Open Access

The early antibiotic therapy in septic patients - milestone or sticking point?

  • Michael Bernhard1Email author,
  • Christoph Lichtenstern2,
  • Christian Eckmann3 and
  • Markus A Weigand2
Critical Care201418:671

https://doi.org/10.1186/s13054-014-0671-1

Published: 30 November 2014

Abstract

Sepsis is one of the oldest and most elusive syndromes in medicine. Every effort should be made to treat these patients with the best available evidence. As a milestone, empiric antimicrobial therapy is essential in order to reduce morbidity and mortality of septic patients. As a sticking point, the use of broad-spectrum antimicrobial agents may be associated with induction of resistance among common pathogens.

Rationale for early antibiotic therapy

Worldwide, the annual prevalence of sepsis is estimated at 19 million cases [1]. The mortality rates in severe sepsis were reduced to 20% to 30% because of advances in training, recognition, surveillance, monitoring, and rapid initial antibiotic therapy and organ support [1],[2]. The most recent update of the Surviving Sepsis Campaign guidelines was published in 2013 [3]. A consensus committee provided valuable and clear recommendations on treatment of sepsis and septic shock (Table 1). One of the main focuses is the administration of a broad-spectrum antibiotic (Table 2) [3]. It is recommended that antimicrobials be administrated within the first hour of recognition of septic shock and severe sepsis without septic shock [4]–[7]. Moreover, it is recommended that initial anti-infective therapy include one or more drugs that have activity against all likely pathogens and penetrate in adequate concentrations into the target tissue [3]. The selected antibiotic strategy should anticipate the site of infection, medical and culture history, and local microbial susceptibility results, all in an emergency situation [1],[8].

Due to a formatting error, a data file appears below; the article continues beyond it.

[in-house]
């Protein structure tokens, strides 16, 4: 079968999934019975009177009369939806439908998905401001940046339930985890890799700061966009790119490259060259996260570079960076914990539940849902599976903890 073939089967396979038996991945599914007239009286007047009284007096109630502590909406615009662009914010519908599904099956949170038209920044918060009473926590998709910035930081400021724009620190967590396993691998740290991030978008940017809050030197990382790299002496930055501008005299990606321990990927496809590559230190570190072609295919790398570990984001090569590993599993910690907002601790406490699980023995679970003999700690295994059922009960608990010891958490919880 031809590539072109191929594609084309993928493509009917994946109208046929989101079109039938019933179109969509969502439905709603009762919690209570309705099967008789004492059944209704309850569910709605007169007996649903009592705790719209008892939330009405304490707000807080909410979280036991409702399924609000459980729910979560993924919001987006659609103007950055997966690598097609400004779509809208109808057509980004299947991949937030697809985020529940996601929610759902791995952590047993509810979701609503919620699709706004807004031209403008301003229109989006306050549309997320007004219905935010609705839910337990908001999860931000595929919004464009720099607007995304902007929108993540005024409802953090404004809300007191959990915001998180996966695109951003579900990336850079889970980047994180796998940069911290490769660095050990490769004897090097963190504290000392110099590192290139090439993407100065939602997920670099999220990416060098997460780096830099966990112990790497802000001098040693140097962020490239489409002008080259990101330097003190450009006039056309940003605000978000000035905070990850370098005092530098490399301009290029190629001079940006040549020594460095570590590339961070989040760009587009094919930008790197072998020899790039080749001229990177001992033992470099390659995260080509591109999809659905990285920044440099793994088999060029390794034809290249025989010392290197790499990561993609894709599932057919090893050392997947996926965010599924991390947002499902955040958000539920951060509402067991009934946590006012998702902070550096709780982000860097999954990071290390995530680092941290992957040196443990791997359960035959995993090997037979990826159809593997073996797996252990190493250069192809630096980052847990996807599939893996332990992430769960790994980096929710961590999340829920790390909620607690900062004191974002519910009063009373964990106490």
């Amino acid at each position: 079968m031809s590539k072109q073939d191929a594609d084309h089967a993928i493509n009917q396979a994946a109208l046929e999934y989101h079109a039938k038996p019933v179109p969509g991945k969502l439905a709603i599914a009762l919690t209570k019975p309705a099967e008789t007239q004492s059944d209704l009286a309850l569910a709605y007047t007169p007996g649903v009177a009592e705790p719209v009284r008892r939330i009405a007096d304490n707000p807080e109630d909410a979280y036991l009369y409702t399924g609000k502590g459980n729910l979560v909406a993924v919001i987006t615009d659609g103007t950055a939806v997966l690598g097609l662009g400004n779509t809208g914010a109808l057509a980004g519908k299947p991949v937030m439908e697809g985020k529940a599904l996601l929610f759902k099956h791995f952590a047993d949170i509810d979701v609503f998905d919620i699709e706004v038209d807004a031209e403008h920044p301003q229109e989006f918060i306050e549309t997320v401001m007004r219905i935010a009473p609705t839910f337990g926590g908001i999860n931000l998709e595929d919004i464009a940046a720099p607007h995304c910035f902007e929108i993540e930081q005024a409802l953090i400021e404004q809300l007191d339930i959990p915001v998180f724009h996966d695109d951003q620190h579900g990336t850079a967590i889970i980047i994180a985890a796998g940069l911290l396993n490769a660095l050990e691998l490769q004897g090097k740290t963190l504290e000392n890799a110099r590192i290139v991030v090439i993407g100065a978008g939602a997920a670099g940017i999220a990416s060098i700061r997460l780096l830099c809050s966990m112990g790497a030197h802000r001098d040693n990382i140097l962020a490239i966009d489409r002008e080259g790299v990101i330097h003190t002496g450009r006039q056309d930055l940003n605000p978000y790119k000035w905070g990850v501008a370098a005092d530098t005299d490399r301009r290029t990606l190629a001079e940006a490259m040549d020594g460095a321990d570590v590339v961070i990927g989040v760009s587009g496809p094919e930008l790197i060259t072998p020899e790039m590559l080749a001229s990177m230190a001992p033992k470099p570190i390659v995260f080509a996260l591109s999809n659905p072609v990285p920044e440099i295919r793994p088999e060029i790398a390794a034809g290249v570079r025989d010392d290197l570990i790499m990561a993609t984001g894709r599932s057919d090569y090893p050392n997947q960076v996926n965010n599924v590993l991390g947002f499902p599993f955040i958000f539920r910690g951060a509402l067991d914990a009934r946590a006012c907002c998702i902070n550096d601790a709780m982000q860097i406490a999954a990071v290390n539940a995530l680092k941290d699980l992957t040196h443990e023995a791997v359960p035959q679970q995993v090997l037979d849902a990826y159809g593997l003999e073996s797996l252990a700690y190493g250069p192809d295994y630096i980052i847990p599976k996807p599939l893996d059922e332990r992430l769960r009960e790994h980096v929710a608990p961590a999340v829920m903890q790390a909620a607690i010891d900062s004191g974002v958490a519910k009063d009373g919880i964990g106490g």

Table 1

Extract of the key recommendations and suggestions of the Surviving Sepsis Campaign guidelines [3]

Early quantitative resuscitation of the septic patient during the first 6 hours after recognition (1C)

Blood cultures before antibiotic therapy (1C)

Imaging studies performed promptly to confirm a potential source of infection (UG)

Administration of broad-spectrum antimicrobials therapy within 1 hour of the recognition of septic shock (1B) and severe sepsis without septic shock (1C) as the goal of therapy

Reassessment of antimicrobial therapy daily for de-escalation, when appropriate (1B)

Infection source control with attention to the balance of risks and benefits of the chosen method within 12 hours of diagnosis (1C)

Table 2

Extract from the Surviving Sepsis Care bundles [3]

To be completed within 3 hours

1.

Measure lactate levels.

2.

Obtain blood cultures prior to administration of antibiotics.

3.

Administer broad-spectrum antibiotics.

4.

Administer 30 mL/kg crystalloid for hypotension of lactate of at least 4 mmol/L.

New research results

Appropriate antibiotic therapy

In a systematic review and meta-analysis, Paul and colleagues [9] found a pooled odds ratio of appropriate antibiotic therapy during the first 48 hours for all-cause mortality of 1.60 (95% CI 1.37 to 1.86), corresponding to a number needed to treat of 10 (95% CI 8 to 15). Kumar and colleagues [4] found a time-dependent mortality with a 7.6% decrease in survival for each hour of antibiotic delay in patients with sepsis.

Timing of antimicrobial therapy

Some recently published investigations supported the findings by Kumar and colleagues [4] (Table 3). Ferrer and colleagues [10] presented a retrospective analysis of a large dataset collected prospectively. In total, 28,150 patients with severe sepsis and septic shock from 165 ICUs in Europe, the US, and South America were included. Of them, 17,990 patients received antibiotics after identification of sepsis, and the in-hospital mortality was 29.7%. After 1 hour, hospital mortality steadily increased with a delay in antibiotic timing. The adjusted hospital mortality odds ratios steadily increased from 1.00 to 1.52 as time to antibiotic administration increased from 0 to greater than 6 hours where 0 to 1 hour was the reference group. The probability of mortality increased from 24.6% to 33.1% (P <0.001) [10]. However, critics stated that, owing to a lack of information on antibiotic appropriateness and focus control, this study was limited [1].